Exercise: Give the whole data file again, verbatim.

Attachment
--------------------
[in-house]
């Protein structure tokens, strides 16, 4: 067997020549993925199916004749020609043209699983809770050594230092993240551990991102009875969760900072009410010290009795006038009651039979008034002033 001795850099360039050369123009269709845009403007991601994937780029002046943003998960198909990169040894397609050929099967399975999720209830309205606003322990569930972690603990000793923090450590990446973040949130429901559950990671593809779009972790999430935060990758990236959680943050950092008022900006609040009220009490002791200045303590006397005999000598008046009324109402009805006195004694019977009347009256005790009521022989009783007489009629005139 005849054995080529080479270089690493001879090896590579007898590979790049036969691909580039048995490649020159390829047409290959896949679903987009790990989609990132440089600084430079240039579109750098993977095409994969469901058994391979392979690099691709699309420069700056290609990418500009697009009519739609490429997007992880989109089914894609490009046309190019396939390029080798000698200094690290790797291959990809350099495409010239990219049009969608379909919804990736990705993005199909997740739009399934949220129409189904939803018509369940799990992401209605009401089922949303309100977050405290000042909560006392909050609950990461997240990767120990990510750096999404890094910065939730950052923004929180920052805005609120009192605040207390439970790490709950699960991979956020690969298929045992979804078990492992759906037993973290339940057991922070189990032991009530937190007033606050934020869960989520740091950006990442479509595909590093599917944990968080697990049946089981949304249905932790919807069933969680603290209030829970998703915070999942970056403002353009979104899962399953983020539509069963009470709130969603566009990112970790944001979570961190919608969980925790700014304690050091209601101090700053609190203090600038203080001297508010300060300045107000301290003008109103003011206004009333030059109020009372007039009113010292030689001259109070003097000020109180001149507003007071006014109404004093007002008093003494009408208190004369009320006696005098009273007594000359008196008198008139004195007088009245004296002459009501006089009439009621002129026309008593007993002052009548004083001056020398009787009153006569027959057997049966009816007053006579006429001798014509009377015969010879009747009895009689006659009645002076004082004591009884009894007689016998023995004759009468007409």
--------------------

[in-house]
């Protein structure tokens, strides 16, 4: 067997020549993925199916004749020609043209699983809770050594230092993240551990991102009875969760900072009410010290009795006038009651039979008034002033 001795850099360039050369123009269709845009403007991601994937780029002046943003998960198909990169040894397609050929099967399975999720209830309205606003322990569930972690603990000793923090450590990446973040949130429901559950990671593809779009972790999430935060990758990236959680943050950092008022900006609040009220009490002791200045303590006397005999000598008046009324109402009805006195004694019977009347009256005790009521022989009783007489009629005139 005849054995080529080479270089690493001879090896590579007898590979790049036969691909580039048995490649020159390829047409290959896949679903987009790990989609990132440089600084430079240039579109750098993977095409994969469901058994391979392979690099691709699309420069700056290609990418500009697009009519739609490429997007992880989109089914894609490009046309190019396939390029080798000698200094690290790797291959990809350099495409010239990219049009969608379909919804990736990705993005199909997740739009399934949220129409189904939803018509369940799990992401209605009401089922949303309100977050405290000042909560006392909050609950990461997240990767120990990510750096999404890094910065939730950052923004929180920052805005609120009192605040207390439970790490709950699960991979956020690969298929045992979804078990492992759906037993973290339940057991922070189990032991009530937190007033606050934020869960989520740091950006990442479509595909590093599917944990968080697990049946089981949304249905932790919807069933969680603290209030829970998703915070999942970056403002353009979104899962399953983020539509069963009470709130969603566009990112970790944001979570961190919608969980925790700014304690050091209601101090700053609190203090600038203080001297508010300060300045107000301290003008109103003011206004009333030059109020009372007039009113010292030689001259109070003097000020109180001149507003007071006014109404004093007002008093003494009408208190004369009320006696005098009273007594000359008196008198008139004195007088009245004296002459009501006089009439009621002129026309008593007993002052009548004083001056020398009787009153006569027959057997049966009816007053006579006429001798014509009377015969010879009747009895009689006659009645002076004082004591009884009894007689016998023995004759009468007409």